Should you be a stickler for signs astronomical, there are less than two weeks left in summer, which means two weeks for AT&T to deliver on its promise of a “late summer” arrival date for the iPhone’s Multimedia Messaging Service (MMS) support. Apple announced the iPhone 3.0 software, which includes support for MMS, at its June Worldwide Developer Conference, but in the list of supporting carriers, AT&T was conspicuously absent.
As many have suspected, the culprit here may be the intersection of the iPhone’s capability and its extreme popularity. The Times says that the average iPhone user can rack up ten times the amount of data usage as an average smartphone owner. In part, that’s due to the iPhone’s built-in functionality, which allows for easy Web browsing, e-mailing, and, of course, the ubiquitous social-network updating. Add in the iPhone’s unlimited data plans, and there’s little reason for owners to cap their usage. All that means an astounding amount of data traversing AT&T’s pipes.
Hence also the delays in MMS and tethering, both features which could potentially eat up a lot more of AT&T’s bandwidth when rolled out to the nine million iPhone customers on the company’s network. AT&T says that it’s putting a chunk of money into upgrading its equipment to improve network performance, but with most of those enhancements scheduled to take effect next year, the question is whether it will be too little too late.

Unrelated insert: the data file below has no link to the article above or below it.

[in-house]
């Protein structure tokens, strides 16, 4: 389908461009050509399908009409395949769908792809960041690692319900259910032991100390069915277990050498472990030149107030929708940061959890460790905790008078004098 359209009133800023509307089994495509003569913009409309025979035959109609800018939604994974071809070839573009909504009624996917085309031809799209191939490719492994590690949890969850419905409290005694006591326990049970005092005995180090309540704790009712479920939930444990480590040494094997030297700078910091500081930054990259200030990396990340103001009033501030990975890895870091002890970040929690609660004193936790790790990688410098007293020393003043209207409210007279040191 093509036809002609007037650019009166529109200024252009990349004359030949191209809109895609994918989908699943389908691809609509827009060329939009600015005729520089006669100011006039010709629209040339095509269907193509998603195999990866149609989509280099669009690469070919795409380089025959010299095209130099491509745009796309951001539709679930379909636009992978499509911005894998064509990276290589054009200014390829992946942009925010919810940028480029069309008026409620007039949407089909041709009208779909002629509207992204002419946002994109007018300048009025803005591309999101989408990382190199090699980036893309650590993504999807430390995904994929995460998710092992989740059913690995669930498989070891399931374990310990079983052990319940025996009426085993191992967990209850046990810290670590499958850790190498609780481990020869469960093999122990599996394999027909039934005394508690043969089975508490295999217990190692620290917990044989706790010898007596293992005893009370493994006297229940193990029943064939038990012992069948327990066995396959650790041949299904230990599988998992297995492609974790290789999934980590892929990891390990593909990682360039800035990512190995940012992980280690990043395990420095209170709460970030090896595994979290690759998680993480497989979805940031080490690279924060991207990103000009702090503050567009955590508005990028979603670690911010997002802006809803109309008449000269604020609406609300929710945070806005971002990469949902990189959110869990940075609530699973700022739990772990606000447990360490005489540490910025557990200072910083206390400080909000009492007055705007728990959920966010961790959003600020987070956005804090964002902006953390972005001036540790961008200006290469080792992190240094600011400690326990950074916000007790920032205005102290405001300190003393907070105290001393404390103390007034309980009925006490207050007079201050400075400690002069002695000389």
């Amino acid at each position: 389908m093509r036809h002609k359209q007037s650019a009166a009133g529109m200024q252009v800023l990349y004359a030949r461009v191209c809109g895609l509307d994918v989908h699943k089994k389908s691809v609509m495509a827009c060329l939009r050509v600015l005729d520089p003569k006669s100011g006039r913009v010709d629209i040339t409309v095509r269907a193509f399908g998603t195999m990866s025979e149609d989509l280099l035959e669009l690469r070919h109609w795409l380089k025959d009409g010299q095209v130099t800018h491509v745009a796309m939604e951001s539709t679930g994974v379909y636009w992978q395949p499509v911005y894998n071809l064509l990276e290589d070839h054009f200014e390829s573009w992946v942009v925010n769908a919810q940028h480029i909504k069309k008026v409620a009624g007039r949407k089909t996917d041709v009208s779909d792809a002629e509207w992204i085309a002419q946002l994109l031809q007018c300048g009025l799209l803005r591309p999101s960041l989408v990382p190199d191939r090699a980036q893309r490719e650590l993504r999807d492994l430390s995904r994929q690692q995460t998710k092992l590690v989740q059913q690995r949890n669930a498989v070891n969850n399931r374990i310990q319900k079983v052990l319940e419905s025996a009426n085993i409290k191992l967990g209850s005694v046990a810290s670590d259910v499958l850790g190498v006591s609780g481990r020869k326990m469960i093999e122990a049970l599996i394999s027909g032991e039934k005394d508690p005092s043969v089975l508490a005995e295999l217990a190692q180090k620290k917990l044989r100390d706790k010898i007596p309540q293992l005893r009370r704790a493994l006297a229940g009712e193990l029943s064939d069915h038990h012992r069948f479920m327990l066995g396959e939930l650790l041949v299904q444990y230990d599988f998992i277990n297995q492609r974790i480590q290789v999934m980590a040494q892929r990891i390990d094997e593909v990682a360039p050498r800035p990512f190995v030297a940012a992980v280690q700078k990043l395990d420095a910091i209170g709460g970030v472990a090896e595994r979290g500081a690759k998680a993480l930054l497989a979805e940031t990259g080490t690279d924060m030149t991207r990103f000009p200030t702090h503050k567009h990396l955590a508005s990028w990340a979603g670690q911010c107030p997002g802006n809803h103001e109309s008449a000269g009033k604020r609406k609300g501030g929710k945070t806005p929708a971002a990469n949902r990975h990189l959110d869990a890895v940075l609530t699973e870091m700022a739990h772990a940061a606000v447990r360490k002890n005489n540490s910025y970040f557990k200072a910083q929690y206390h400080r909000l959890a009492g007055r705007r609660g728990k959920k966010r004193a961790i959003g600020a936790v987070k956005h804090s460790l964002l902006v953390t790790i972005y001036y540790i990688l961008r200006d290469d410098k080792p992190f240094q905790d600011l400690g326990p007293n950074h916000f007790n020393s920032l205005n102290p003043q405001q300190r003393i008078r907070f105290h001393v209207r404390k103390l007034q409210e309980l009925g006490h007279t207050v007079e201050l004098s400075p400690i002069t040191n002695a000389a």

iPhone owners have little recourse at the moment, as the handset isn’t available on any other network, but they’ve been making their voices heard for some time now—insomuch as that’s possible when their calls get dropped or text messages don’t get delivered on time.
More worrisome to AT&T, however, will be the backlash from Apple itself, which can’t be happy over the weak link in its shining iPhone future. Rumors abound over the terms of the provider’s exclusive deal with the iPhone maker, but some suggest it could be up as soon as next year. While a wholesale jump to a rival such as Verizon is unlikely at that point, Apple has shown itself willing to make deals with multiple carriers in other countries, which could be a possibility in the U.S. as well. Not only might that make the cell phone market more competitive in the U.S.—which would no doubt interest the FCC—but it also might help distribute the heavy traffic congestion by spreading it among several operators’ networks.
If the iPhone has shown anything, it’s that people are clamoring for handheld devices that do more and, as such, it’s only the beginning. With the popularity of Apple’s device and the introduction of comparably powered handsets from competitors like Palm, Google, and BlackBerry, users are only going to be doing more and more with their phones. It seems that the teething pains AT&T is having now may just be the harbinger of the root canal to come.
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